How to Organise an Event
Establish your Aims
It is important to clarify your aims and objectives from the outset. What you hope to achieve through engagement should be a decisive factor in your choice of activity.
- Do you want to increase awareness of your research?
- Do you want to increase applications to your department? (if so, it may be worth contacting the Undergraduate Recruitment Office)
- Do you want to improve perception of your subject area?
Once you have established the purpose of the engagement activity, it should be easier to develop the format and content for your event. If you have clear aims and targets, it will also be easier to evaluate your event afterwards.
It is important to organise your event at a time which will be convenient for your audience. As a rule of thumb these timings tend to suit the following audiences:
- Adults/general public: evenings
- Families: weekends
- Schools: during the school day. Secondary schools have a busy exam schedule, so it may be best to target certain periods of the year:
- October / November / December / February / March / April / late June-early July
- Older people: during the day, weekdays or weekends
Good event management includes identifying any potential risks and deciding how you will mitigate them. A blank risk assessment form (Appendix 1) and a worked example (Appendix 2) is included in this guide to give you some idea of the type of risks you may need to consider. For further advice on how to complete a risk assessment, contact the Community Engagement Team.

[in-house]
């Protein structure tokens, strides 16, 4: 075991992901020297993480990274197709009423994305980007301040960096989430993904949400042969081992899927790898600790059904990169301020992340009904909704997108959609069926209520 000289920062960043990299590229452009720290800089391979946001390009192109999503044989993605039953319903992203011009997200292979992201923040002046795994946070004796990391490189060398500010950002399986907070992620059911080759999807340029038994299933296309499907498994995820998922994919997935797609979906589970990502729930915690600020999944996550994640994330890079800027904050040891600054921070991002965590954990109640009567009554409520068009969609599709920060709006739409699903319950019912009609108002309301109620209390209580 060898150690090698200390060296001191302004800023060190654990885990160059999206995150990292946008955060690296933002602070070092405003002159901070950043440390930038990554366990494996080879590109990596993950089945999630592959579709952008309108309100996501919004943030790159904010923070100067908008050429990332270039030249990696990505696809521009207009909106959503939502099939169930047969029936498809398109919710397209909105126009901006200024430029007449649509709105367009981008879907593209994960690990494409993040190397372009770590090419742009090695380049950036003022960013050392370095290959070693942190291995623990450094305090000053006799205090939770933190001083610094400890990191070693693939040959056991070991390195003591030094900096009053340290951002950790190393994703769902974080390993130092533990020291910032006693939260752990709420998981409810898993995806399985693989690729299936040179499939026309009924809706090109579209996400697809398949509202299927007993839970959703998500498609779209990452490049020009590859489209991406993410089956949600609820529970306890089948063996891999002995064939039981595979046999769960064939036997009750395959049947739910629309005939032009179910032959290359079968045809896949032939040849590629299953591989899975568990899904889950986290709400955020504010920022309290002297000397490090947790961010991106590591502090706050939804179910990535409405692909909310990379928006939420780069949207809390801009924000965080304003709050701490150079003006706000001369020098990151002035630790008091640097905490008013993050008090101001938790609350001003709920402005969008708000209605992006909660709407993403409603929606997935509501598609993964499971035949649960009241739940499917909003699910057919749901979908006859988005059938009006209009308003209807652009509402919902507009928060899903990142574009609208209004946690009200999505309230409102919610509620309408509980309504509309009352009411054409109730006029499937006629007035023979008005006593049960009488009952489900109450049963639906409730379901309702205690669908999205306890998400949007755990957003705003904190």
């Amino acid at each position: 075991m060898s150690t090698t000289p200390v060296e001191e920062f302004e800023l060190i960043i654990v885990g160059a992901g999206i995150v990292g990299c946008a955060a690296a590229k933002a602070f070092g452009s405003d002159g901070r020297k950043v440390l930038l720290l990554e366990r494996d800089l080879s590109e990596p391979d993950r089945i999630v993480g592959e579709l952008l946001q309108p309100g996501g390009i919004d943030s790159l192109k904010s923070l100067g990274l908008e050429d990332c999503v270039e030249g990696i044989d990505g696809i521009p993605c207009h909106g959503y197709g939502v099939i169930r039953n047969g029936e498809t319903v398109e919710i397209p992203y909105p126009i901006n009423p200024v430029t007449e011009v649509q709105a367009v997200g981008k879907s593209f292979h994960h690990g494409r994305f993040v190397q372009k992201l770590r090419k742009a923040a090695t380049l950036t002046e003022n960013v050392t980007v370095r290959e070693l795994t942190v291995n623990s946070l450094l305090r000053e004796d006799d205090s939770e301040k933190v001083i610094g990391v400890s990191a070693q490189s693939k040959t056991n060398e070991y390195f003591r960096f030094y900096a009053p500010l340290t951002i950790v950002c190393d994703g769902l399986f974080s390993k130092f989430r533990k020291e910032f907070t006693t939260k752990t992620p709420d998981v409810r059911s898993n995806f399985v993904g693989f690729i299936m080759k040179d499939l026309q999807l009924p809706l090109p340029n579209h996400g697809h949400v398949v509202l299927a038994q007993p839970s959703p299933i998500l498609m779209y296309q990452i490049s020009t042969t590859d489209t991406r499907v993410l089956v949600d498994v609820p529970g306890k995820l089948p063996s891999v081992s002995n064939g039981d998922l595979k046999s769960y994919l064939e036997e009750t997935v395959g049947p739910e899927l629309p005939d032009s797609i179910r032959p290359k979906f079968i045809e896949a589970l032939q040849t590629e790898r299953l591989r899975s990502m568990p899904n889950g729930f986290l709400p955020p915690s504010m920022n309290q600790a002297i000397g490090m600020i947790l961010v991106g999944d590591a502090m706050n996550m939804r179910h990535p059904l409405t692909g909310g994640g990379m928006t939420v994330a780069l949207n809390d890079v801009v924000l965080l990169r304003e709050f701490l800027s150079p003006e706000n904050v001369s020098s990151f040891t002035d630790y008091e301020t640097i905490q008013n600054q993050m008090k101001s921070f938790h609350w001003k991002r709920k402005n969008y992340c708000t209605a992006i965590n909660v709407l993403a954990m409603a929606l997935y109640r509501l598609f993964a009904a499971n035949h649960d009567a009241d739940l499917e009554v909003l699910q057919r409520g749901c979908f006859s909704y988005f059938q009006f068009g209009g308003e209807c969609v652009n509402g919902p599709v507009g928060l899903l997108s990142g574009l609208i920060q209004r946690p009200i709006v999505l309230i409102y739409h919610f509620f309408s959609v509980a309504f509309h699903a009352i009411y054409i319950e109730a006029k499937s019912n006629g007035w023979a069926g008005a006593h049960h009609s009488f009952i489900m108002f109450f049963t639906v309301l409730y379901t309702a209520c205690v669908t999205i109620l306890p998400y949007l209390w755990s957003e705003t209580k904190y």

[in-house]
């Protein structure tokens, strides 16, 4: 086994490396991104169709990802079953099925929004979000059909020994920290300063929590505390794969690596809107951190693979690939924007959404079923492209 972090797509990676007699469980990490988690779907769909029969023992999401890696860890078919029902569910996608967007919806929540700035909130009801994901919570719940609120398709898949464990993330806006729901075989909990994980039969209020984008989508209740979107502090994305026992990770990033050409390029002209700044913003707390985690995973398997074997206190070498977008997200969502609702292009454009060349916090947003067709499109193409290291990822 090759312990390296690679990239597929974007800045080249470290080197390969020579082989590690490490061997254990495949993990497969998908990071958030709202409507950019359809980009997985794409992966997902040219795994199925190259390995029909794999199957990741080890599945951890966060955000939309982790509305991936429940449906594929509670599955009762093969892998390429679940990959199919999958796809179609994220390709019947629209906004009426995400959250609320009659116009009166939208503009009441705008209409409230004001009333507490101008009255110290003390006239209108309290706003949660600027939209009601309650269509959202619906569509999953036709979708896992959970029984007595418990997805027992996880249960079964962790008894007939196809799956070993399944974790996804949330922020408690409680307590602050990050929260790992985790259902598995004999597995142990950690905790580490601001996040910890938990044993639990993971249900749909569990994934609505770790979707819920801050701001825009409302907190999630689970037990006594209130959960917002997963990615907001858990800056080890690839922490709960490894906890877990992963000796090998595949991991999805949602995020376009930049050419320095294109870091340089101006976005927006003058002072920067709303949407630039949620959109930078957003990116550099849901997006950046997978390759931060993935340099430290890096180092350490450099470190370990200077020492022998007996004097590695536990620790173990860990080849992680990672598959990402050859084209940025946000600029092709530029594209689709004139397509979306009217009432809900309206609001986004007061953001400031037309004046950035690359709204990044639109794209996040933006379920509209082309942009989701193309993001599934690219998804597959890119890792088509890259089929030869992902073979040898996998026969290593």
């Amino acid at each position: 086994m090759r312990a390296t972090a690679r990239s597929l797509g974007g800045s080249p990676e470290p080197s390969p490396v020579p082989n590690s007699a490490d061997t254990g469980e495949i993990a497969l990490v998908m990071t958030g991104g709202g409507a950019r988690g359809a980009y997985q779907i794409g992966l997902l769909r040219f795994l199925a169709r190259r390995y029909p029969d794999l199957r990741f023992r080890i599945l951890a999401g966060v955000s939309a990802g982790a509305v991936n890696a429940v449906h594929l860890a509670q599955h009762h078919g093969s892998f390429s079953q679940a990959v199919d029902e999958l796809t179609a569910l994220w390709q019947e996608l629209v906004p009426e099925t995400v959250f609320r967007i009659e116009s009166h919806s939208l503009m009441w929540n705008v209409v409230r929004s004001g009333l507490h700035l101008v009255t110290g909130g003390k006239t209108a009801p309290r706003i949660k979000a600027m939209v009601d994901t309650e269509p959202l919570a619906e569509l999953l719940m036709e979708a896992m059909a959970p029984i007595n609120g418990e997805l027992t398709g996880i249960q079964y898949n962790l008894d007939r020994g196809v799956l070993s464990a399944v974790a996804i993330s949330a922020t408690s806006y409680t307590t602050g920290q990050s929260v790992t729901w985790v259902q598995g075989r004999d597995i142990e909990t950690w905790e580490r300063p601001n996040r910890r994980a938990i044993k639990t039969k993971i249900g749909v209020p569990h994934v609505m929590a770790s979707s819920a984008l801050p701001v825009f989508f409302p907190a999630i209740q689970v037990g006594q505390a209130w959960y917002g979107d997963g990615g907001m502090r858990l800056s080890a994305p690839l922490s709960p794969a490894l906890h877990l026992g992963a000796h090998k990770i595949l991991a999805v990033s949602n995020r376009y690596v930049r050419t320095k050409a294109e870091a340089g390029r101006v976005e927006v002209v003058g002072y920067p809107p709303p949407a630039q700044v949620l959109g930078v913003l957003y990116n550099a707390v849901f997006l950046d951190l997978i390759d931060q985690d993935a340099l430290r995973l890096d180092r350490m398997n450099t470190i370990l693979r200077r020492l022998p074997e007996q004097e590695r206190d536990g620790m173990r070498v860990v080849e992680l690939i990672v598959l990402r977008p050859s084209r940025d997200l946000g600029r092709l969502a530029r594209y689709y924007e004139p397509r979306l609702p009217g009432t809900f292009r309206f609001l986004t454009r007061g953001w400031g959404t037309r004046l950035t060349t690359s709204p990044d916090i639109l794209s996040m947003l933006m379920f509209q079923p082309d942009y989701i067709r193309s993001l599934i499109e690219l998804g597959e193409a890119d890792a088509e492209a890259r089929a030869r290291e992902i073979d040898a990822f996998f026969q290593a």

Depending on the nature of your event, you/your colleagues may need to have a CRB check. The Criminal Records Bureau website ( www.crb.homeoffice.gov.uk) has more information on when a CRB check is required. CRB checks can be arranged through the University – contact the Human Resources Division for more information.
Selecting and Training Students
Using students can be an effective way of minimising staff time contributions to events as well as giving the public an opportunity to talk to students about the University. There is a cost involved, but generally it is money well spent, as long as the students are well prepared for their role before the event. Contact the Jobshop for further information.
Before the event:
- Make sure you have details of any delegates with special needs (e.g. allergies, disabilities).
- Consider preparing name badges for all visitors so that they will be easily recognised as visitors to the University.
- Alert Security (Tel: 02920 874445) to the fact that an event is taking place.
- Make sure you have the number of the nearest first aider, and check they are in on the day.
- Arrange parking to be available through Security.
On the day:
- Start your event with a general safety talk. Include an emergency contact number, should anyone get lost.
- Take a register of all the visitors that are on University premises, in line with University fire regulations.
- Keep an incident book and record any incidents that occur during the day (e.g. theft).
- Provide a feedback form for delegates to tell you what they thought of the event.
After the event:
Evaluate the event from a staff point of view and from a visitor’s point of view, and then document improvements and lessons learned in time for the next event.